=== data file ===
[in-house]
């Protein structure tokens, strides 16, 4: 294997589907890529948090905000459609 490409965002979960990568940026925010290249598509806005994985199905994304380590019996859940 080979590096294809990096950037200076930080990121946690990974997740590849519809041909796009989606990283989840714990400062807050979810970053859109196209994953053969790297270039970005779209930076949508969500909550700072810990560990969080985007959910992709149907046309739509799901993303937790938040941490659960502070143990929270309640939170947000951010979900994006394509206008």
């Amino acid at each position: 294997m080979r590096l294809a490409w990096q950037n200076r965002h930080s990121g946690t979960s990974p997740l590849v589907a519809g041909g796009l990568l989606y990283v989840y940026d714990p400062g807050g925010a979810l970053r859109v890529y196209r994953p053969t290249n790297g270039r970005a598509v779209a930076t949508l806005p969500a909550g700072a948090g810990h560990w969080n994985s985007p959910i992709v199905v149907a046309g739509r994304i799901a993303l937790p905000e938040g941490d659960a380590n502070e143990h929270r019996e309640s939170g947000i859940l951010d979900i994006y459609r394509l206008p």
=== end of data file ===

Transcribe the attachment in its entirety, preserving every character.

[in-house]
């Protein structure tokens, strides 16, 4: 294997589907890529948090905000459609 490409965002979960990568940026925010290249598509806005994985199905994304380590019996859940 080979590096294809990096950037200076930080990121946690990974997740590849519809041909796009989606990283989840714990400062807050979810970053859109196209994953053969790297270039970005779209930076949508969500909550700072810990560990969080985007959910992709149907046309739509799901993303937790938040941490659960502070143990929270309640939170947000951010979900994006394509206008």
């Amino acid at each position: 294997m080979r590096l294809a490409w990096q950037n200076r965002h930080s990121g946690t979960s990974p997740l590849v589907a519809g041909g796009l990568l989606y990283v989840y940026d714990p400062g807050g925010a979810l970053r859109v890529y196209r994953p053969t290249n790297g270039r970005a598509v779209a930076t949508l806005p969500a909550g700072a948090g810990h560990w969080n994985s985007p959910i992709v199905v149907a046309g739509r994304i799901a993303l937790p905000e938040g941490d659960a380590n502070e143990h929270r019996e309640s939170g947000i859940l951010d979900i994006y459609r394509l206008p």